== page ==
Almost £300 million was invested in commercial-scale independent renewable energy projects by businesses, communities, farmers and landowners last year. The statistics – compiled by Smartest Energy for this year’s Energy Entrepreneurs Report – also show that 843 new projects, with an average cost of £353,000 each, came on supply.
The 2,930 non-Big Six projects of over 50kW capacity now in operation across the country can generate almost 20TWh of electricity a year, close to meeting the entire power needs of the UK’s public sector.
The 40.4% increase in the number of new projects and 31.9% increase in capacity compared to last year’s Energy Entrepreneurs Report highlights the scale of appetite for investing in renewable energy currently. With a combined capacity of just over 6.2 gigawatts, independent sites – ranging from community wind turbines on remote Scottish islands to onsite generation facilities at major manufacturing plants – are together equivalent to several large traditional power stations.
Total volume generated is enough to power 4.67 million households, up 19% on 2012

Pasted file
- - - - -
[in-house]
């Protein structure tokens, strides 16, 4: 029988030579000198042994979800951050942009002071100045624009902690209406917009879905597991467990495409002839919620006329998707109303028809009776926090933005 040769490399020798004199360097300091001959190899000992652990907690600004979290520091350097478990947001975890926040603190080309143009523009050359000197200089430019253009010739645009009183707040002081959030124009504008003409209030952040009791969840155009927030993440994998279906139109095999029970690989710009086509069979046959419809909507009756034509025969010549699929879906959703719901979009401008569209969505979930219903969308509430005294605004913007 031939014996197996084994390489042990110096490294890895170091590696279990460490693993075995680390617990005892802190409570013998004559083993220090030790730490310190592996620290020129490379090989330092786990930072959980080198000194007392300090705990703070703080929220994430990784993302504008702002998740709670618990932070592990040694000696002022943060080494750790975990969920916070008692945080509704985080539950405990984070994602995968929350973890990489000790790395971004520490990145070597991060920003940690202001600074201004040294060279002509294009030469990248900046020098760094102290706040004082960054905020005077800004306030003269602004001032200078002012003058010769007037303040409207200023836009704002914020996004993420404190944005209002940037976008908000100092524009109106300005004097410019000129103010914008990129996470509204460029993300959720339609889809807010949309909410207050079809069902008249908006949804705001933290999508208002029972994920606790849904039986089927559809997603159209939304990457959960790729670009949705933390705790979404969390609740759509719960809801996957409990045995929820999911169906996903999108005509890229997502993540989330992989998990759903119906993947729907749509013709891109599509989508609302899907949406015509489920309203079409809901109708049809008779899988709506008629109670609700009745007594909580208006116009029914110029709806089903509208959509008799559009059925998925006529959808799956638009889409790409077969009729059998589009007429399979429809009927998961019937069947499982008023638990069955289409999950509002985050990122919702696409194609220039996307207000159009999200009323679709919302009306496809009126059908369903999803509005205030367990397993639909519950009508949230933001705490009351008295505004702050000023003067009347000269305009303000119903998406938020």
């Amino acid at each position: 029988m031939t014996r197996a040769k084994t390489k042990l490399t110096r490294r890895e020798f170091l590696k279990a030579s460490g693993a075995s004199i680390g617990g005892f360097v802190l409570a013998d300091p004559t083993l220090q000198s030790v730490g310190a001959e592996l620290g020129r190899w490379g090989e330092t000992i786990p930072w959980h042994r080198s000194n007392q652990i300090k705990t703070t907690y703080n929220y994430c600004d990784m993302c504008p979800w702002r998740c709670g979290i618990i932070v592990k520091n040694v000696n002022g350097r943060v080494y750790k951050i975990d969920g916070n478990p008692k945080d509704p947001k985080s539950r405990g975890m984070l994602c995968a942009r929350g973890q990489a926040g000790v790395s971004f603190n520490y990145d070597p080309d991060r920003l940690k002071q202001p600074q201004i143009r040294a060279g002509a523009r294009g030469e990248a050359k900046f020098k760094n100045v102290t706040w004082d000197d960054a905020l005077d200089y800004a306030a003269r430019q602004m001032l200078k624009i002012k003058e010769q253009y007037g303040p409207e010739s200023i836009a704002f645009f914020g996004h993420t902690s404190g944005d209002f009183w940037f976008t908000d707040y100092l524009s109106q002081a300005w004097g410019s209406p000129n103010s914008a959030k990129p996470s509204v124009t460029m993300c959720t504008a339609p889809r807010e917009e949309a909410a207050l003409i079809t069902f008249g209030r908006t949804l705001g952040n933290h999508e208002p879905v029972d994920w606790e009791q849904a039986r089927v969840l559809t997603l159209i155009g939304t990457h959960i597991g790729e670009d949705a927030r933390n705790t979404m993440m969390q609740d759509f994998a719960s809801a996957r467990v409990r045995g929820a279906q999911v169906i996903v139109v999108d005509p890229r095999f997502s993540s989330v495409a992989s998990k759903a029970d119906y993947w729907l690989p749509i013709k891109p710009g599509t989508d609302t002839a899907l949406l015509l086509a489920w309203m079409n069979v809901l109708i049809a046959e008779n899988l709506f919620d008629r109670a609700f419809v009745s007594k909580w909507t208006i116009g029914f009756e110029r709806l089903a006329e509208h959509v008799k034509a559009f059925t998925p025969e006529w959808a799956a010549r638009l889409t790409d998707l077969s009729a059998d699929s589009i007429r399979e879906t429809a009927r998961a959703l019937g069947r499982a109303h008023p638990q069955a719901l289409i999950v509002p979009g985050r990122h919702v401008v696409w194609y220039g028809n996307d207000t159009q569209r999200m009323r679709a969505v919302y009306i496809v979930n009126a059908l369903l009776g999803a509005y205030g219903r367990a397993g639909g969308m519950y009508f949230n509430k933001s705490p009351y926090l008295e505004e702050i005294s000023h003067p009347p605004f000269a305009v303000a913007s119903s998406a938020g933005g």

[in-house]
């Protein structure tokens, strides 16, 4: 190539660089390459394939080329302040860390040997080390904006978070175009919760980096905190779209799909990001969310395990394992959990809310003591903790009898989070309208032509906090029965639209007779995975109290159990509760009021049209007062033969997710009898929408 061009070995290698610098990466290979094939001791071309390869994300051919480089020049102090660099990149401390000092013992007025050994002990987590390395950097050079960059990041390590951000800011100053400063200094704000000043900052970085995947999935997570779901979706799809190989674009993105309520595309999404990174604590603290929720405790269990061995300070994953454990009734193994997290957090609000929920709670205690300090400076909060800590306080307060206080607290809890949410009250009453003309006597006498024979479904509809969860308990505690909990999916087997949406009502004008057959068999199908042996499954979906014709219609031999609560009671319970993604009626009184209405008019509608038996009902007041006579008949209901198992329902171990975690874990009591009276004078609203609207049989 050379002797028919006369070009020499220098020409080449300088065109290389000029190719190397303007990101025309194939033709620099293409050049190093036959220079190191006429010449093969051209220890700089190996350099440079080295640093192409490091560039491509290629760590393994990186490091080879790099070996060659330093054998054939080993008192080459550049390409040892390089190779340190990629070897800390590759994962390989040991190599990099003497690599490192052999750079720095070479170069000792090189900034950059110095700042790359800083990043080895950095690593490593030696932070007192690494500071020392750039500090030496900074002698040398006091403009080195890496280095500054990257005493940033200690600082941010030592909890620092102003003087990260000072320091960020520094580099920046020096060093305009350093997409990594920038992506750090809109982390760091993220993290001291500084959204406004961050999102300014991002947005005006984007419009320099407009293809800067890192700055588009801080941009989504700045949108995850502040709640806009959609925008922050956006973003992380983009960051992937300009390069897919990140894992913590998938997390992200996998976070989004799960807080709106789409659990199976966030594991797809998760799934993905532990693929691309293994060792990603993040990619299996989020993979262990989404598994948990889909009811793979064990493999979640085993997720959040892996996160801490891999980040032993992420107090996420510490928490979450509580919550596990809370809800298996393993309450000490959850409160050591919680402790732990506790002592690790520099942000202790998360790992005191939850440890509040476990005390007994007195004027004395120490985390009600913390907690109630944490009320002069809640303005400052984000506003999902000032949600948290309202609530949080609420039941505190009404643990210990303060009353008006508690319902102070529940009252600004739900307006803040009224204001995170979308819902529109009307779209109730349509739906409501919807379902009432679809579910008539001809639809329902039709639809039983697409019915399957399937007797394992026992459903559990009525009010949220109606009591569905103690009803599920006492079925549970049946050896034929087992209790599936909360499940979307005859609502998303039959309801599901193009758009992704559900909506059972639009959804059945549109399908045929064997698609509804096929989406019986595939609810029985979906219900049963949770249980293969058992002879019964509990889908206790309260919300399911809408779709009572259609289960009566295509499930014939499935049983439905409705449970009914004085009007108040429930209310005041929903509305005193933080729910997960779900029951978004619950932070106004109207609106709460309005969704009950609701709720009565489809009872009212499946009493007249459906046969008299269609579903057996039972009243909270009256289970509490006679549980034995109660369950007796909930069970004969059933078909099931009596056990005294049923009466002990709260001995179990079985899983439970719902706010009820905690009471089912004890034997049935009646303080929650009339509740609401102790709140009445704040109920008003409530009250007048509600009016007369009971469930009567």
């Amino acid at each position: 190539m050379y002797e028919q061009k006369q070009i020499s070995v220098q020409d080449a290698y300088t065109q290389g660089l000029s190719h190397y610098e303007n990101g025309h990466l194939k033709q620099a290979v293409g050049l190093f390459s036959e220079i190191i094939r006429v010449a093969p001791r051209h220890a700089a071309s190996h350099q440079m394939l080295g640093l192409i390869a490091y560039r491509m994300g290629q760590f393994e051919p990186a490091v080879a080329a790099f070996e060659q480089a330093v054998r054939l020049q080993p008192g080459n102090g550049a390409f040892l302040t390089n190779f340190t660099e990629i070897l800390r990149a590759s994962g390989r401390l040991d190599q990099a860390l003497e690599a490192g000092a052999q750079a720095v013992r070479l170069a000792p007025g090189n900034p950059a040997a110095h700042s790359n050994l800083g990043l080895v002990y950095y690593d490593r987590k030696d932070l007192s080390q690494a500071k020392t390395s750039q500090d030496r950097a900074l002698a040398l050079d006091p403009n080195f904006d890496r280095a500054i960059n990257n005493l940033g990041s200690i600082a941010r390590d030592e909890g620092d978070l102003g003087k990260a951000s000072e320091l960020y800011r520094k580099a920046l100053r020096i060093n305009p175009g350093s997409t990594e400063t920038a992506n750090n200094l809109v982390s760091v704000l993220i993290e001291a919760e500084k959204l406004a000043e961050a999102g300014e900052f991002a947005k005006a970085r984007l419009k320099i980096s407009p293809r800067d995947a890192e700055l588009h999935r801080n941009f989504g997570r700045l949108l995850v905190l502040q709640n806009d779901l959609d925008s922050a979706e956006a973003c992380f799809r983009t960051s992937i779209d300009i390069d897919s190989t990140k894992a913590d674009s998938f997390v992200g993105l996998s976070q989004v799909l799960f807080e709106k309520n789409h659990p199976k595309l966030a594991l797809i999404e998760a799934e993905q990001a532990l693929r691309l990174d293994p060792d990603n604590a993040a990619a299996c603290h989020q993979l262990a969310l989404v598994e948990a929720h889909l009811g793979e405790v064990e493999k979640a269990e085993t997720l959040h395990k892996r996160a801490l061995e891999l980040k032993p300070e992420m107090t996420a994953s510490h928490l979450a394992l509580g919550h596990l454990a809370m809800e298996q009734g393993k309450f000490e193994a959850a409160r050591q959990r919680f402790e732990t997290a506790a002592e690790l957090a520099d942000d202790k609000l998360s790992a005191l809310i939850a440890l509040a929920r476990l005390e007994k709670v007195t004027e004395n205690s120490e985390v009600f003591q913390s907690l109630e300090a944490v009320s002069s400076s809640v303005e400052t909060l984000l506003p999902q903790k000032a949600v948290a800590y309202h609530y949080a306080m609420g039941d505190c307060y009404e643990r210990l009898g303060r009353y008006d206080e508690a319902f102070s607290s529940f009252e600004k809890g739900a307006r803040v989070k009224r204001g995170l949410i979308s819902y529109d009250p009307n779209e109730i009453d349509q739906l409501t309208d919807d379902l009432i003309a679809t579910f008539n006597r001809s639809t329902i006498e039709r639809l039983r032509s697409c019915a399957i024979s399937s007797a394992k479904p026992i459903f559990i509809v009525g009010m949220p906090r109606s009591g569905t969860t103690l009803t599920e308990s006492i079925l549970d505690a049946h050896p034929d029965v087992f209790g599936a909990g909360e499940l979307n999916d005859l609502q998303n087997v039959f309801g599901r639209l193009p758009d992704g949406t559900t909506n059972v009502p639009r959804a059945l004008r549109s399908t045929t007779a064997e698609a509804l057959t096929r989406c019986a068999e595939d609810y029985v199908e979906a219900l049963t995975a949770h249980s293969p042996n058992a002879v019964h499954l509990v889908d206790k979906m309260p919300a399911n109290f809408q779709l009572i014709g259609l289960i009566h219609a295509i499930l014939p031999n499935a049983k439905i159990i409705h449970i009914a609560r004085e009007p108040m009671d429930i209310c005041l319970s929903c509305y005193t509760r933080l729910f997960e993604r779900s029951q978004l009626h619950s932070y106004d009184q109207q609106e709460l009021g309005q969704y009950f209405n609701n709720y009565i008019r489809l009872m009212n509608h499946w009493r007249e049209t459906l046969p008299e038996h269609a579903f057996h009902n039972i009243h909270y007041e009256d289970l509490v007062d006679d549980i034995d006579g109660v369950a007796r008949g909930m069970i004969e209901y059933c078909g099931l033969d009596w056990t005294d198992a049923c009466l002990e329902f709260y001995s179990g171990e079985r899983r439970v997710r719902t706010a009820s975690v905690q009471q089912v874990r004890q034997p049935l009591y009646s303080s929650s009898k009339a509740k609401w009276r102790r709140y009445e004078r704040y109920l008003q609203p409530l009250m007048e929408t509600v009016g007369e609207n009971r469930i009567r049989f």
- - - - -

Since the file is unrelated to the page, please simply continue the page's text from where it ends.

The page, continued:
The £297.6m new investment in projects takes total investment in the sector to £1.6bn. Onshore wind accounts for 45% of all independent generation. Solar capacity has grown by almost 150%. Onsite generation up by more than 25% in a year as businesses look to mitigate rising prices and secure supplies. Manufacturing is most active on-site investor, sites up 35%
The number of community-owned projects has risen by 29%but the agri-sector experienced the largest growth – with project numbers up by 80%
Glasgow-based Iain Robertson, Smartest Energy’s Head of Generation, said the report highlighted the significant economic contribution the independent generation sector was now making as well as helping meet the country’s energy needs and climate change ambitions.
“This year’s report really underlines just how important the independent renewables sector is becoming and the scale of investment being made by energy entrepreneurs,” he said.
“More than £1m was invested every working day in 2013 and the 843 new projects commissioned are now having a direct impact on the businesses, communities, landowners and developers behind them.
“Faced with steep rises in energy costs and concerns over security of supply, investing in renewable energy projects is a highly cost-effective way to save money and develop a new income stream.”
Robertson also said the introduction of financial subsidy schemes such as the Feed-in Tariff, new funding options and reductions in some technology costs had been a significant factor in the growth seen in the sector in the past two years.